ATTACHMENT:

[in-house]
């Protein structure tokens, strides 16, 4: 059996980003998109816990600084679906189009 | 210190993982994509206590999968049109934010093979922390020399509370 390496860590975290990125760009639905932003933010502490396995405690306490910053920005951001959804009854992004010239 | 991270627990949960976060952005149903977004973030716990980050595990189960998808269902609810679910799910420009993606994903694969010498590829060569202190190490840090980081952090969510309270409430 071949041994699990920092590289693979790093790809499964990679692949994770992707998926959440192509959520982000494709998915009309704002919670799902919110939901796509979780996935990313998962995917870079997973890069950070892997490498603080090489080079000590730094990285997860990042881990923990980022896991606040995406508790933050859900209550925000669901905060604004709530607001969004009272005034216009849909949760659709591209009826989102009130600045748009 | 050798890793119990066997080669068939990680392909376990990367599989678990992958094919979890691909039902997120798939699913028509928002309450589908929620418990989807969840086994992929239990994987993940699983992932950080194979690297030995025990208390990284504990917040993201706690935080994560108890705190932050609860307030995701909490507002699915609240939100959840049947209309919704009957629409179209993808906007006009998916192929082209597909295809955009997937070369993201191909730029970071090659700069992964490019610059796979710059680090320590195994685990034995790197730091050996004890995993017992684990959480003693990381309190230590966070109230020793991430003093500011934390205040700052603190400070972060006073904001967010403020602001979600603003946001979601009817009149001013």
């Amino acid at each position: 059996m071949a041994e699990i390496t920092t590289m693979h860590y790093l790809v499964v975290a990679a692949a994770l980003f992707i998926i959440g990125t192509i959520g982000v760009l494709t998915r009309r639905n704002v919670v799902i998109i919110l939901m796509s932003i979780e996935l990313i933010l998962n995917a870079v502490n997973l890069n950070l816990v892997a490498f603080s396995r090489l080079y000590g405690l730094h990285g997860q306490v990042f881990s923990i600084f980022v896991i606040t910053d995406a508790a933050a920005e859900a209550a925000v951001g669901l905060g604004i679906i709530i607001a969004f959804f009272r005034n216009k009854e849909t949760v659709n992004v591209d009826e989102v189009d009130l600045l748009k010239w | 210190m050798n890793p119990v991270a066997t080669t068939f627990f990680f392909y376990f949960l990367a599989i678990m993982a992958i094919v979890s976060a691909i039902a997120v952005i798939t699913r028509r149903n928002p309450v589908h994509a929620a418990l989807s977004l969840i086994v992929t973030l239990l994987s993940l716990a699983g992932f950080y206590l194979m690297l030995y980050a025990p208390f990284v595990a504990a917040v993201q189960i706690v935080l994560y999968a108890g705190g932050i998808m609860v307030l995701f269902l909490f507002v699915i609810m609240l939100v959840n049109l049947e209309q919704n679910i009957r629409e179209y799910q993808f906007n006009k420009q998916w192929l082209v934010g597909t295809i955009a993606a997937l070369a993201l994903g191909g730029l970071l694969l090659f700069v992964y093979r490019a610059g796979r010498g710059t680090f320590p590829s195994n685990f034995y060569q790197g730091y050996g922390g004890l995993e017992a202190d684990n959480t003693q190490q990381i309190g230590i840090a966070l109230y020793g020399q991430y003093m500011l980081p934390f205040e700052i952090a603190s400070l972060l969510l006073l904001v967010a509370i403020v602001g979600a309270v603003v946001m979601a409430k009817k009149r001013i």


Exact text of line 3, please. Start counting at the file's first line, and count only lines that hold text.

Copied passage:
């Amino acid at each position: 059996m071949a041994e699990i390496t920092t590289m693979h860590y790093l790809v499964v975290a990679a692949a994770l980003f992707i998926i959440g990125t192509i959520g982000v760009l494709t998915r009309r639905n704002v919670v799902i998109i919110l939901m796509s932003i979780e996935l990313i933010l998962n995917a870079v502490n997973l890069n950070l816990v892997a490498f603080s396995r090489l080079y000590g405690l730094h990285g997860q306490v990042f881990s923990i600084f980022v896991i606040t910053d995406a508790a933050a920005e859900a209550a925000v951001g669901l905060g604004i679906i709530i607001a969004f959804f009272r005034n216009k009854e849909t949760v659709n992004v591209d009826e989102v189009d009130l600045l748009k010239w | 210190m050798n890793p119990v991270a066997t080669t068939f627990f990680f392909y376990f949960l990367a599989i678990m993982a992958i094919v979890s976060a691909i039902a997120v952005i798939t699913r028509r149903n928002p309450v589908h994509a929620a418990l989807s977004l969840i086994v992929t973030l239990l994987s993940l716990a699983g992932f950080y206590l194979m690297l030995y980050a025990p208390f990284v595990a504990a917040v993201q189960i706690v935080l994560y999968a108890g705190g932050i998808m609860v307030l995701f269902l909490f507002v699915i609810m609240l939100v959840n049109l049947e209309q919704n679910i009957r629409e179209y799910q993808f906007n006009k420009q998916w192929l082209v934010g597909t295809i955009a993606a997937l070369a993201l994903g191909g730029l970071l694969l090659f700069v992964y093979r490019a610059g796979r010498g710059t680090f320590p590829s195994n685990f034995y060569q790197g730091y050996g922390g004890l995993e017992a202190d684990n959480t003693q190490q990381i309190g230590i840090a966070l109230y020793g020399q991430y003093m500011l980081p934390f205040e700052i952090a603190s400070l972060l969510l006073l904001v967010a509370i403020v602001g979600a309270v603003v946001m979601a409430k009817k009149r001013i």